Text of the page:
How you can improve your memory

We know that the process of remembering something makes use of multiple regions and systems in the brain, with different areas all working together to record new information and recall what we’ve already learned and stashed away into long-term memory storage.
But how can you increase the chances of getting important information into your long-term memory—and successfully recalling it later? Some strategies are relatively easy and have overall health benefits—get a good night’s sleep, eat a healthy diet and exercise regularly. But other methods might take a bit more effort.

How can I improve my memory?

Finding ways to make new information meaningful and personally relevant activates different neural circuitry when compared to more ‘shallow’ levels of processing. For instance, someone glancing briefly at this article on a screen might notice the font, the website layout, the colours, or other superficial features. However, someone who reads the article and recalls a story their mother recently told them about how easily she forgets things may be more likely to remember the content, as it has direct personal relevance.
It also helps to form multiple different ‘representations’ of a piece of information. For instance, you might remember a phone number in several different ways: how it looks when it’s written on some paper (visual), what it sounds like when spoken out loud (auditory), or even the movements your fingers make as they move across the buttons on a phone when dialing (spatial). Each of these are encoded differently, meaning there are multiple possible pathways for you to recall the same information.
Close up of someone using a smartphone
Write it down, say it out loud, dial it on a keypad—different representations of the memory will help you remember a phone number. Or just save it in your phone. Image adapted from: Rawpixel.com; CC0
It’s not all about encoding, though. Sleep (especially slow-wave sleep), during which memories are reactivated and rehearsed, appears to be crucial for the consolidation of memories—which is one reason why pulling an all-nighter to study for an exam the next day is not a wise strategy.
What about playing puzzles or brain games? If you’re hoping that solving word puzzles might help you to better remember where you keep leaving your car keys, you’re out of luck. Studies have shown that while you may improve your ability to solve word puzzles, those skills won’t necessarily transfer across to give other cognitive abilities a boost. There is some evidence that games focused on helping you to think faster may help prevent cognitive decline with age, but a lot of so-called ‘brain training’ games are simply fun ways to spend some time.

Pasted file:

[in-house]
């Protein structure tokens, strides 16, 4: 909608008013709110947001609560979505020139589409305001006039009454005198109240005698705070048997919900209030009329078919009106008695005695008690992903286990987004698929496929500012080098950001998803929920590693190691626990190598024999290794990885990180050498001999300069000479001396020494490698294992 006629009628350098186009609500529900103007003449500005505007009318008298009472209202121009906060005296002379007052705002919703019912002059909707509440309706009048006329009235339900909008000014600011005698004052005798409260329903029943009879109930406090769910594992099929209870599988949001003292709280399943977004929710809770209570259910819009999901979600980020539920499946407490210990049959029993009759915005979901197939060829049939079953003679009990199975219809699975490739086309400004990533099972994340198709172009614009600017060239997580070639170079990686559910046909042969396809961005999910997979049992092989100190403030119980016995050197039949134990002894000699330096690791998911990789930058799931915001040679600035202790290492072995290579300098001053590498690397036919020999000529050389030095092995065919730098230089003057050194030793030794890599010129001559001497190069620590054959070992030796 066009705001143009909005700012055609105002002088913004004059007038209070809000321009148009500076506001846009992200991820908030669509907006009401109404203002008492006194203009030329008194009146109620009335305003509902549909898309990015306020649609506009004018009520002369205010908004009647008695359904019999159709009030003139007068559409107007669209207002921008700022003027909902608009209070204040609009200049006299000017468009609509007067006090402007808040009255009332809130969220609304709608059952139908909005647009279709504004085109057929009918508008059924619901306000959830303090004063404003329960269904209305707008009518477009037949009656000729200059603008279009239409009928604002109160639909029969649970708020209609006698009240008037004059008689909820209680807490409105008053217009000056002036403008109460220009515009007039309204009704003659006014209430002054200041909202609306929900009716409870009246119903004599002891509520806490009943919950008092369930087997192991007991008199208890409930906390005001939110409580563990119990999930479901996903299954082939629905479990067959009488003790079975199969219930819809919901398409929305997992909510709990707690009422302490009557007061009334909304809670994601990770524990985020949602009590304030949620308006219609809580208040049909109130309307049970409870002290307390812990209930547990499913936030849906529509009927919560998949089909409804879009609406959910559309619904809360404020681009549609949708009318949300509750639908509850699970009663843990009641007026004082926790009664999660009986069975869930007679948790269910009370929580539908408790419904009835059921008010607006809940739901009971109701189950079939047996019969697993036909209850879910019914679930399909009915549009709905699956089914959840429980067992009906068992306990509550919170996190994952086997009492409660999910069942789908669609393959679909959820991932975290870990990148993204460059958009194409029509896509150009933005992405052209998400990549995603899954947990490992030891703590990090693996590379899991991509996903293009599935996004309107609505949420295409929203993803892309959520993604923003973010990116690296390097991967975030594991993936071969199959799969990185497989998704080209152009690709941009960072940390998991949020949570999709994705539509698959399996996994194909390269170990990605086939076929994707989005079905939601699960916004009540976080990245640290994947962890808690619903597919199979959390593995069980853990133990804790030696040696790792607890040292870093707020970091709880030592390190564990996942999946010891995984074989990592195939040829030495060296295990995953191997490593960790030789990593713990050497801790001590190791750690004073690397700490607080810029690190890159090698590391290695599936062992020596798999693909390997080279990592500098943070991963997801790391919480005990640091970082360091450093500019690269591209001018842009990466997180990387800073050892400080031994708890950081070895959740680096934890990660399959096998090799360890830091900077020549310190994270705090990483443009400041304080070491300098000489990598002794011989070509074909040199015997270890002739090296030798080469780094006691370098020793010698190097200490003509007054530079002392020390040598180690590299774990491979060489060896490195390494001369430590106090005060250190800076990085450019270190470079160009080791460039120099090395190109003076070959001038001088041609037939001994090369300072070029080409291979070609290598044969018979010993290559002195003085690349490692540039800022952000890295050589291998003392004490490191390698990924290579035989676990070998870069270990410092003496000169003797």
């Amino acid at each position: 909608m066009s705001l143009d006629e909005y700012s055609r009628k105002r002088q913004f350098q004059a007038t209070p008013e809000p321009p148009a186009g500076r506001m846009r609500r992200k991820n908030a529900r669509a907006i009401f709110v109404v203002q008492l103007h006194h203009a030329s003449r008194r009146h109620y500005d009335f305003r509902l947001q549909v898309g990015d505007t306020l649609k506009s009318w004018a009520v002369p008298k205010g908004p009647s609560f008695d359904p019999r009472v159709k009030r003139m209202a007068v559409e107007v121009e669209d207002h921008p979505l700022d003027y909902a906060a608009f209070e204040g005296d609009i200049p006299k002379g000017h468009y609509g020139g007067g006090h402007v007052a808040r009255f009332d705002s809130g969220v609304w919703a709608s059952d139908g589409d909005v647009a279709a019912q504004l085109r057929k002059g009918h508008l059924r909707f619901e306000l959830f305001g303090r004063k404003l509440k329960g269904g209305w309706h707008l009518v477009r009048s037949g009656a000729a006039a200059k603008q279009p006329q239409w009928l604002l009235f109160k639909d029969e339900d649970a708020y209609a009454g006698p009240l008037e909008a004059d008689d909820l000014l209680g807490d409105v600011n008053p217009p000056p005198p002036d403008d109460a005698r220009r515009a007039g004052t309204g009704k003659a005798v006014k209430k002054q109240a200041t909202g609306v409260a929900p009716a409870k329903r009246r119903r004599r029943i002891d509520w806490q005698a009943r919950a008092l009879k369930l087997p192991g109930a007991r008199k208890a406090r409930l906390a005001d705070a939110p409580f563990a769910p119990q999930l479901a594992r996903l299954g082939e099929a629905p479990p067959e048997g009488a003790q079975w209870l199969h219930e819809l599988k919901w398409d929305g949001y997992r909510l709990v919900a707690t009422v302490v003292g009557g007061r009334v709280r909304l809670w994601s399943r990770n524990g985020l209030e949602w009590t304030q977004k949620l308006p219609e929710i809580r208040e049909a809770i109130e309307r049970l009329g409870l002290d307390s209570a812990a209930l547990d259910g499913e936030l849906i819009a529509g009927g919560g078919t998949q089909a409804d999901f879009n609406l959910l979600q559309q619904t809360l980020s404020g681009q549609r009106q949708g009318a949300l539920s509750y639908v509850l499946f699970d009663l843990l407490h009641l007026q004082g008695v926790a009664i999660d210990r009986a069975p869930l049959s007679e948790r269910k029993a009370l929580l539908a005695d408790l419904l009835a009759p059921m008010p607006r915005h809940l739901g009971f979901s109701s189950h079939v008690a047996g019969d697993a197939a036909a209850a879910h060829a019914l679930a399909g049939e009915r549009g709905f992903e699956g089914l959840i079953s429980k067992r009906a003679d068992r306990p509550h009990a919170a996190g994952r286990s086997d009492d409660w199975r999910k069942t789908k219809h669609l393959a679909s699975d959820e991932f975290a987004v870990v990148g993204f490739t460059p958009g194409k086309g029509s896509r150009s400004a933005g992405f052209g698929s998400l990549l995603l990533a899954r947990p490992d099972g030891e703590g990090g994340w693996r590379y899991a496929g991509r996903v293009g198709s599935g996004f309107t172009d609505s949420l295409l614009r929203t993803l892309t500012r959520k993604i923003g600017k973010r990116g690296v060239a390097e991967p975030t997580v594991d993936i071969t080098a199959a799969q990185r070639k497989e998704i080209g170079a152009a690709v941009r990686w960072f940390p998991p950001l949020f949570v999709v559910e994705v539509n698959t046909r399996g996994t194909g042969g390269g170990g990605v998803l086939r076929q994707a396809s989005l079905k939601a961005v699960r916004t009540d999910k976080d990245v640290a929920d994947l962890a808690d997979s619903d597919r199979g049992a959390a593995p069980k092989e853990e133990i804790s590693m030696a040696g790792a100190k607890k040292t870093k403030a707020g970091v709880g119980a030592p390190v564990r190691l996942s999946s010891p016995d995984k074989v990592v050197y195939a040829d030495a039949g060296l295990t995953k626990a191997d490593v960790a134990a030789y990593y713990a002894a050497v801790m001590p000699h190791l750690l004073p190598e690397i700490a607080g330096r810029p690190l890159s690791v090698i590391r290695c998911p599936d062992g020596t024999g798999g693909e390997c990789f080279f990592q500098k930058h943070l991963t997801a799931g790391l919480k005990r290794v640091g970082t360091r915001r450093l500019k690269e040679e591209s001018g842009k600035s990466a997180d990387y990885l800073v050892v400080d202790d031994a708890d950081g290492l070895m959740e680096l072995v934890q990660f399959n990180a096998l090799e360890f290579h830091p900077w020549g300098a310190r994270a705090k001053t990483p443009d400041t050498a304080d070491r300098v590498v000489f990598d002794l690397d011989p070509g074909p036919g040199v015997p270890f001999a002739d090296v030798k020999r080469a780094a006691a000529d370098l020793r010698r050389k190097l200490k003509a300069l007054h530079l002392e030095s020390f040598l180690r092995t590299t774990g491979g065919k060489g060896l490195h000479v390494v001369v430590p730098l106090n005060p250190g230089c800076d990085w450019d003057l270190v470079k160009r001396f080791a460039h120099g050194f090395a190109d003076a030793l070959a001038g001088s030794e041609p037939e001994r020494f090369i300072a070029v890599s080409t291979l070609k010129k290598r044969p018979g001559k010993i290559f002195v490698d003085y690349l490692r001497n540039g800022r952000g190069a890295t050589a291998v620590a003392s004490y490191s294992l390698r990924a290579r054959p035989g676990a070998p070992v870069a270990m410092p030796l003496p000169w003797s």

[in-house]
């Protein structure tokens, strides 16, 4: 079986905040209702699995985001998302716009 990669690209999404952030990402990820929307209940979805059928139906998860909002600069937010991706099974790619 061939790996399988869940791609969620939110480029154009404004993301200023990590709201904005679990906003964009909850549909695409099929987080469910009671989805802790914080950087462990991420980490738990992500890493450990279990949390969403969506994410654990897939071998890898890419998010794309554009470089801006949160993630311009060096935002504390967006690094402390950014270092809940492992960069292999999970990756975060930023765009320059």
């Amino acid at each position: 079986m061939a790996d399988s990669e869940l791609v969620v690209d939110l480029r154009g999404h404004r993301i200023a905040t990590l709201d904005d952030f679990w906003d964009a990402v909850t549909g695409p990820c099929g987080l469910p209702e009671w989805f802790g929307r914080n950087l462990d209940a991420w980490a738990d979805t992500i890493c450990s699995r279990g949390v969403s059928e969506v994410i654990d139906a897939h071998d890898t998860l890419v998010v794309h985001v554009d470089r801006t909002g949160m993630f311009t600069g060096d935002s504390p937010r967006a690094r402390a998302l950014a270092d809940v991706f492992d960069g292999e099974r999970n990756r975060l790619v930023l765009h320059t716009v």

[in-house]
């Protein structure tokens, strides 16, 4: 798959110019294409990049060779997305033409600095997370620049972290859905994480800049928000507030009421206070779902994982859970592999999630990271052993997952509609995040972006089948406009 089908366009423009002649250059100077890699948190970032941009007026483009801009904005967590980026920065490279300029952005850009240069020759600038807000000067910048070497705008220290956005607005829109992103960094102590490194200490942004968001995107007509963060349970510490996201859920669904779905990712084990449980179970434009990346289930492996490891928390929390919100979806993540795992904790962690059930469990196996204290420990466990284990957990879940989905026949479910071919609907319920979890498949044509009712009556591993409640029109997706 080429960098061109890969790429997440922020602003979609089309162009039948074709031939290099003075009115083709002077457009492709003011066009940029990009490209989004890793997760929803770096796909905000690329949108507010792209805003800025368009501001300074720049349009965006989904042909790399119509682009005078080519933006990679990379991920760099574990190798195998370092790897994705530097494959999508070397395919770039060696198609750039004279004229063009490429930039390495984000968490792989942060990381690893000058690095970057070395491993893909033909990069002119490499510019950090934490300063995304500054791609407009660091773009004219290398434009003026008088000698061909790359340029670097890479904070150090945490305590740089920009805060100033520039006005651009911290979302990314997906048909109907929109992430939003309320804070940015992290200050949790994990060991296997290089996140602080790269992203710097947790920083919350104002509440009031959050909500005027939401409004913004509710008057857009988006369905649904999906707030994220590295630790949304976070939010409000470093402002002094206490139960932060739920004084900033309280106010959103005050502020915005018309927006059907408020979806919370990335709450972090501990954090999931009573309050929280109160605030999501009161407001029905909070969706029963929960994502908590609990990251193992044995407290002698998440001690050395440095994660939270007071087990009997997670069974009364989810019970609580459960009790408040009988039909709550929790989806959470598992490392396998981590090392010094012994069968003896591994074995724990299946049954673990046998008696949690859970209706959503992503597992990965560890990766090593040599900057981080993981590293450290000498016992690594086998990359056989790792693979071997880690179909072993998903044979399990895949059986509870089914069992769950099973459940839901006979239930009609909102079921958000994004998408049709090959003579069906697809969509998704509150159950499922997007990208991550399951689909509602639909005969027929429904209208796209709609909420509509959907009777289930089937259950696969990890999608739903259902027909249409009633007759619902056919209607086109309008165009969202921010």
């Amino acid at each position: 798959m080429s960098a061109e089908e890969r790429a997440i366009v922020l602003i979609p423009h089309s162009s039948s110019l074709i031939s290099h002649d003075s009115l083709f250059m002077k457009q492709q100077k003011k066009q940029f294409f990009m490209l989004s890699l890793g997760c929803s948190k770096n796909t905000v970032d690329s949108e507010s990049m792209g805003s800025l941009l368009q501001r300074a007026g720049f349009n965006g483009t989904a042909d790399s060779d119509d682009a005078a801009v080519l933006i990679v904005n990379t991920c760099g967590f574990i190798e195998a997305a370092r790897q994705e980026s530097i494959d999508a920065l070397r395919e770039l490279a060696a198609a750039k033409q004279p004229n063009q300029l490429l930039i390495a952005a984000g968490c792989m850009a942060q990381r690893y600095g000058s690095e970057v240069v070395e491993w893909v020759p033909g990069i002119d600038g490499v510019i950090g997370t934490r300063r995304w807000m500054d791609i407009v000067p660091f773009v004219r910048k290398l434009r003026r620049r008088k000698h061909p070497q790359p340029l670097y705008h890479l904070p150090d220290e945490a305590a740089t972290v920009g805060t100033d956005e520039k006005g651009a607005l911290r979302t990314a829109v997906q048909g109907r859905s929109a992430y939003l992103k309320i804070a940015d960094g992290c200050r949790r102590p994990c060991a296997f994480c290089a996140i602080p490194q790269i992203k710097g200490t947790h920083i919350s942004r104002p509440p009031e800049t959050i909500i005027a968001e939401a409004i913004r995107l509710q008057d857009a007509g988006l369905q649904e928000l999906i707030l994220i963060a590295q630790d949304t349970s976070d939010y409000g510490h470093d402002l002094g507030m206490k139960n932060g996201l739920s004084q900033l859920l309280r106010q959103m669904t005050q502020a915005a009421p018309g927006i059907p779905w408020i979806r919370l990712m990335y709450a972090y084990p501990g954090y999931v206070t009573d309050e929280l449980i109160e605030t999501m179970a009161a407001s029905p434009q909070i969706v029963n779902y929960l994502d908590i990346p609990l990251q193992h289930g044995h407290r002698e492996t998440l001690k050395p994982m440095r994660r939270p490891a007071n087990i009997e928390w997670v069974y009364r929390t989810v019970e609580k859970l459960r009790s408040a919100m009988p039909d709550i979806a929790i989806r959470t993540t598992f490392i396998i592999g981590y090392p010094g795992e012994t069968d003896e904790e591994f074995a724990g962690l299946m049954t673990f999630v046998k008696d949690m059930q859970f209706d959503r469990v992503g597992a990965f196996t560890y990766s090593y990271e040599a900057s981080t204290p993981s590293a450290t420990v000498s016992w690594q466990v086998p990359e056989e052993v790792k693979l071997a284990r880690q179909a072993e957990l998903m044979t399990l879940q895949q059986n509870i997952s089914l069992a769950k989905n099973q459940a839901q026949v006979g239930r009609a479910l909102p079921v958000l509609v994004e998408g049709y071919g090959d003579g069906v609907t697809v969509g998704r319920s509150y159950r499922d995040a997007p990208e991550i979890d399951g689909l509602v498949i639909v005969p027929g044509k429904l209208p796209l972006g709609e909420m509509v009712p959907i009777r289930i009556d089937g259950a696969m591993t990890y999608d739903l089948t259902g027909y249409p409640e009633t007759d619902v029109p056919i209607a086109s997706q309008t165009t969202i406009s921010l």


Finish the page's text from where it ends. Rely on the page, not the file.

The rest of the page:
Memory ‘superpowers’?

What about individuals who seem to have superior memories, like so-called photographic memory or the ability to remember every single day of their lives? What’s special about their abilities—and can we find ways to supercharge our own memories?
In some cases, it may simply be practice: lots and lots of specific, focused practice. London taxi drivers must pass a gruelling test known as The Knowledge, memorising thousands of streets and places of interest around the city before they receive their licence to drive one of the famous black cabs. Studies have shownthat successfully passing the test is associated with an increase in size of the posterior hippocampus, a region of the brain involved in spatial memory. And yes, there seems to be some cause-and-effect involved, with researchers examining the brain structures of study participants both prior to taking the test and after passing (or failing) it.
A black London taxicab
London cab drivers typically have a larger hippocampus, which is responsible for spatial memory Image adapted from: mwanasimba; CC BY SA 2.0
However, there are still individuals with memory abilities that are far more extraordinary than this. For example, individuals with highly superior autobiographical memory (HSAM) can remember details such as what they wore, what they did, who they were with, or other information for any given date of their lives.
But there’s a downside to having such impressive memory abilities: they also remember in vivid detail every breakup, painful loss and bad event they’ve experienced as though it were only yesterday. Those with HSAM have superior consolidation (‘filing away’) and recall of memories, traits that may be linked to obsessive tendencies towards habitually dwelling on past experiences. While they could help provide some insights into how to prevent memory loss, it’s clear that having such a ‘super-memory’ is not necessarily a good thing.
And what about eidetic (sometimes called ‘photographic’) memory—the ability to recall images in great detail after seeing them for just a few seconds? While case studies of adults claiming to have these abilities have been reported, there are serious scientific doubts about whether these reports are true. A small percentage of young children seem to have greater capacity for eidetic imagery compared to adults, but good-quality scientific evidence of the phenomenon is lacking.
Our memories are a fascinating and remarkable thing, on the one hand enabling us to recall vast amounts of stored information, facts and statistics and, on the other, sometimes letting us down completely as we walk from one room to another and then forget why we’re there. But whether you’re a whiz at pub trivia nights or someone who can never remember their password, it’s clear that our memories help us make sense of the world around us—and they make us who we are.

This article has been reviewed by the following expert: Professor Max Coltheart AM FAADepartment of Cognitive Science, Macquarie University

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